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and we created a tax system that says please go anywhere else and do your business. >> one more question. >> hello, i am from college in california and we are in a very bad debt crisis right now in california. >> just not why does the honorable governor -- when we need jobs in california, why is he giving them to china or its second law, especially when working conditions are so bad in china. >> his idea is to create a car business that employs 200 people in the united states and tens of thousands of people in china and undermine the great american industry in order to create 200 jobs. because we only count one side of the ledger.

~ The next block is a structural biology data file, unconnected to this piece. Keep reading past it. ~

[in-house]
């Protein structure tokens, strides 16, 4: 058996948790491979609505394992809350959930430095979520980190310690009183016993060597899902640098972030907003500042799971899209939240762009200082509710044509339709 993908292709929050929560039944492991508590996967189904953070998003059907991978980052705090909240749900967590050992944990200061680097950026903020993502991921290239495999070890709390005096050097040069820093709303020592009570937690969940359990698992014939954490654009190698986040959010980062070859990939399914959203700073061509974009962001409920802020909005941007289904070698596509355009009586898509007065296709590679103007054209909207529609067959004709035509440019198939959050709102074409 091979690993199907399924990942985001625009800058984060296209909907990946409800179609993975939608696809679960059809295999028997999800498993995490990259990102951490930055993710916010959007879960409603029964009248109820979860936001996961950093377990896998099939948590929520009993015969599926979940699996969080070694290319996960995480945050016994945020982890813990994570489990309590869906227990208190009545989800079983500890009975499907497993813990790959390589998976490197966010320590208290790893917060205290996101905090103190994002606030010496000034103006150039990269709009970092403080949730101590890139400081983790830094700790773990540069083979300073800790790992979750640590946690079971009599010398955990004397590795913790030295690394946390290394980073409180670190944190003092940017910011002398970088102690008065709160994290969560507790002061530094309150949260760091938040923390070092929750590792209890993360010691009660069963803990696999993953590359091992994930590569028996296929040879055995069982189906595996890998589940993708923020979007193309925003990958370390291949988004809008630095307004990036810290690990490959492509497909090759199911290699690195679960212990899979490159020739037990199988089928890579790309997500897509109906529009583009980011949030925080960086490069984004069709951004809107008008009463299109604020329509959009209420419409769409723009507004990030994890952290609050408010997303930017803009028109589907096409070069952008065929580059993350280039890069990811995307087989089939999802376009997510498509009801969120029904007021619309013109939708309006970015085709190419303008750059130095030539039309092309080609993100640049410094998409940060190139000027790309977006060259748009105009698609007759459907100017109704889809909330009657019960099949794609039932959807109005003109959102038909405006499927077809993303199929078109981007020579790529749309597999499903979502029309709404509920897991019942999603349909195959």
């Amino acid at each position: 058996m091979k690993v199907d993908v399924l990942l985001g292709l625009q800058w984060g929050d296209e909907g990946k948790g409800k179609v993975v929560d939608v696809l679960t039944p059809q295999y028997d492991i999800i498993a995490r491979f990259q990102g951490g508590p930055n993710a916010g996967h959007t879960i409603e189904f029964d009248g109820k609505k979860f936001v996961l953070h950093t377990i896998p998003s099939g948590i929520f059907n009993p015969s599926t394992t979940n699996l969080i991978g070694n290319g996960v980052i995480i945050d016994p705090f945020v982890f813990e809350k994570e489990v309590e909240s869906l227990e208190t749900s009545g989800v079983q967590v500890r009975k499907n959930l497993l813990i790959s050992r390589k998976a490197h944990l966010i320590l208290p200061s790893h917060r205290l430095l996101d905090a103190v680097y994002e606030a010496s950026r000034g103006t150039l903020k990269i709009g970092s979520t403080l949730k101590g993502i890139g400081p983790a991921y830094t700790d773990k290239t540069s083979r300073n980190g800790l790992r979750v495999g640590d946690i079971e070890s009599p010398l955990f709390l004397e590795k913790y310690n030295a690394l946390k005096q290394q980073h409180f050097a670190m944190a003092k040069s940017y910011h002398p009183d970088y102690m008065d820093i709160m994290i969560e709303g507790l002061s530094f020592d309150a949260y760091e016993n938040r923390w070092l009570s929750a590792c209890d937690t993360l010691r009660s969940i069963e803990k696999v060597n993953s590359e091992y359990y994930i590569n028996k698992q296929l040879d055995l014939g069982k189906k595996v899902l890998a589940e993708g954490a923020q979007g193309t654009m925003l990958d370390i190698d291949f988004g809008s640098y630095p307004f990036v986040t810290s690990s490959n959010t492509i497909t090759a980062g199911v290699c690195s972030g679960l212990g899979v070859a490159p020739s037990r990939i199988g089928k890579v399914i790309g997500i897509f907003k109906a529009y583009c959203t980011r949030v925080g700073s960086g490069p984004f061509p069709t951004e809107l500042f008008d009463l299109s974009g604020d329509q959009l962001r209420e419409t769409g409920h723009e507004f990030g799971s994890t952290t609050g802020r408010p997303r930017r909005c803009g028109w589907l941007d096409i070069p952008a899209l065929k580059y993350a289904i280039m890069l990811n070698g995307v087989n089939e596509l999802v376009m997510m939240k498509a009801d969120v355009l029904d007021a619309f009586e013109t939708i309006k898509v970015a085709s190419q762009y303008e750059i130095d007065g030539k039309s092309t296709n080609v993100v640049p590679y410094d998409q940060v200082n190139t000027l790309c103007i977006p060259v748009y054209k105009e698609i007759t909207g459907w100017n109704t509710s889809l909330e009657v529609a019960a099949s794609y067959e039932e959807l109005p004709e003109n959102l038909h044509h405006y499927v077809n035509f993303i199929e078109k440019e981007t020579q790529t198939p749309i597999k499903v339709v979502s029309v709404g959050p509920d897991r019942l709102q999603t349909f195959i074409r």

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the very famous quote about what we have seen and not seen. so we don't see the destruction they continually focuses on short-term job creation instead of laying and economic landscape to cause long-term prosperity. >> thank you very much for an informative talk. [applause] >> is a to watch any of the programs we see here online. type the book title in the upper left side of the page and click on search. you can also share anything you see on easily by clicking on share in the upper left of the page and selecting the format. booktv streams online every weekend with top nonfiction books and authors. >> 48 hours